We've been watching a three-part series called Zen, about an Italian detective working in Rome. There were going to be more in the series, but it was cancelled...ratings weren't good enough, of course.
The series is based on three books by English writer Michael Dibdin, and strangely enough, the first of the books is actually the third in the series; so plainly there's been some mucking about with the original stories.
The most curious thing about the series, it seemed to me, is that it's filmed in Rome almost entirely with British actors. There's no attempt by these actors to speak in anything but their ordinary accents, including a Northern one and an Irish one. But the main female character in the story is played by an Italian, and the actress, Caterina Murino, has a distinct Italian accent. Which makes you wonder why everyone else doesn't have an Italian accent too. Rather odd.
Rufus Sewell plays Zen, a policeman with integrity - presumably since it's mentioned so often this is something of an anomaly - and he does the role well. But the plots, at least in the TV versions, are pretty muddled, and there are regular characters who come and go without any introduction. They seem to turn up as needed and then are forgotten again.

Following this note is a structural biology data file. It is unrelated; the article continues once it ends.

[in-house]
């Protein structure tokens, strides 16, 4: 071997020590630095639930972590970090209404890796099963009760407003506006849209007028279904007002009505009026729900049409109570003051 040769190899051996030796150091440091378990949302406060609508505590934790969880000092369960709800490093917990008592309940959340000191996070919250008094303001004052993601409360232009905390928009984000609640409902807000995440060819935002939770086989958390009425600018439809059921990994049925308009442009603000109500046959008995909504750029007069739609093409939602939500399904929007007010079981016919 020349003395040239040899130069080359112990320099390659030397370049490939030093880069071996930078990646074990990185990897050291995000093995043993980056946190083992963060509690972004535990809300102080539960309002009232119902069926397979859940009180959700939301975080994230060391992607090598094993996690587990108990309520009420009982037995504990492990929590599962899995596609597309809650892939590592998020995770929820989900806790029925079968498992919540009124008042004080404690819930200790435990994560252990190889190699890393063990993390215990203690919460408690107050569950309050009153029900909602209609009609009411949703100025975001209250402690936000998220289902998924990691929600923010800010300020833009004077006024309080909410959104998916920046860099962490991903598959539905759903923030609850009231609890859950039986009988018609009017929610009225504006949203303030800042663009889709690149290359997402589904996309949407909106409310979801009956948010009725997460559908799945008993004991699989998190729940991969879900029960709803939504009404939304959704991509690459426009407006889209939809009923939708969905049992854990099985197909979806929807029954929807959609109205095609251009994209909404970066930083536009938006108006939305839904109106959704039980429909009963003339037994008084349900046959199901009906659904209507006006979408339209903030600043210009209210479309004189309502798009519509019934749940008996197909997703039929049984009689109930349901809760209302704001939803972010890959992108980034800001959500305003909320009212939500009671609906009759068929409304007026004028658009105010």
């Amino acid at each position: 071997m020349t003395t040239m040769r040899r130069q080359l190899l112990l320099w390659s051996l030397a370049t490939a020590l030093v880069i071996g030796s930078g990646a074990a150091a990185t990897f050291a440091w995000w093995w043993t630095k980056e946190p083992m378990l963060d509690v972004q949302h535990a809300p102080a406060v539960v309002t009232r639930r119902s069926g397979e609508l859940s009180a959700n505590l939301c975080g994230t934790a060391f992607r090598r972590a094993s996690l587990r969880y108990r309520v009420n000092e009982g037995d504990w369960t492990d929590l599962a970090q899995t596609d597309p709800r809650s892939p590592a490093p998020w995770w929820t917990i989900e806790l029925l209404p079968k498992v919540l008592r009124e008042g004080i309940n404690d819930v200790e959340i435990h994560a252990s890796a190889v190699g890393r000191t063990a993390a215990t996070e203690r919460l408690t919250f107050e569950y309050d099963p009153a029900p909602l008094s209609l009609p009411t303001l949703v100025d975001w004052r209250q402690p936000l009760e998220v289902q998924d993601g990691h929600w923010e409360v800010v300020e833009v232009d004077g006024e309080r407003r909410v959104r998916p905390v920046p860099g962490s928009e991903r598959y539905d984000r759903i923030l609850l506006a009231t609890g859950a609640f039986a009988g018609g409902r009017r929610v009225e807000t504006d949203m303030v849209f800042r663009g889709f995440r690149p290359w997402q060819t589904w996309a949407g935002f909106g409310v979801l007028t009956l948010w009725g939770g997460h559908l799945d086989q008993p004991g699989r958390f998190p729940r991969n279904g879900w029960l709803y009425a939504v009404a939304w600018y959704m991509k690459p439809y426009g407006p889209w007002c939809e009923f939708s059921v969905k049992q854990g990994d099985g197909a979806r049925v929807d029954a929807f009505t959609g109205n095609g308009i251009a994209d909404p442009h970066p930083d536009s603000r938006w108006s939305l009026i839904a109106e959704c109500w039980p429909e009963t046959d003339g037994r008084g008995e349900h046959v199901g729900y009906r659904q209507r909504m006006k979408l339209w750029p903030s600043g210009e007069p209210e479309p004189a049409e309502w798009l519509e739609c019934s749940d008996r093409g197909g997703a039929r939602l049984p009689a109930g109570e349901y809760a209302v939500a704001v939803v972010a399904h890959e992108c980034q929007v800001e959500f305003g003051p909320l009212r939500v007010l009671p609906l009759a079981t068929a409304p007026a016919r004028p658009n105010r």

There's a slight underpacing about the series; it's not that it needs to be all action, but somehow there's a feeling that it could all go just a bit faster and wouldn't lose anything by it. And there's an underlying sleaziness in regard to Murino's character: the policemen in the department have laid bets on who will sleep with her first. This distasteful process continues right through the three episodes, and reduces the impact of some of the characters. Perhaps it's a common thing in Rome. As is police corruption, apparently.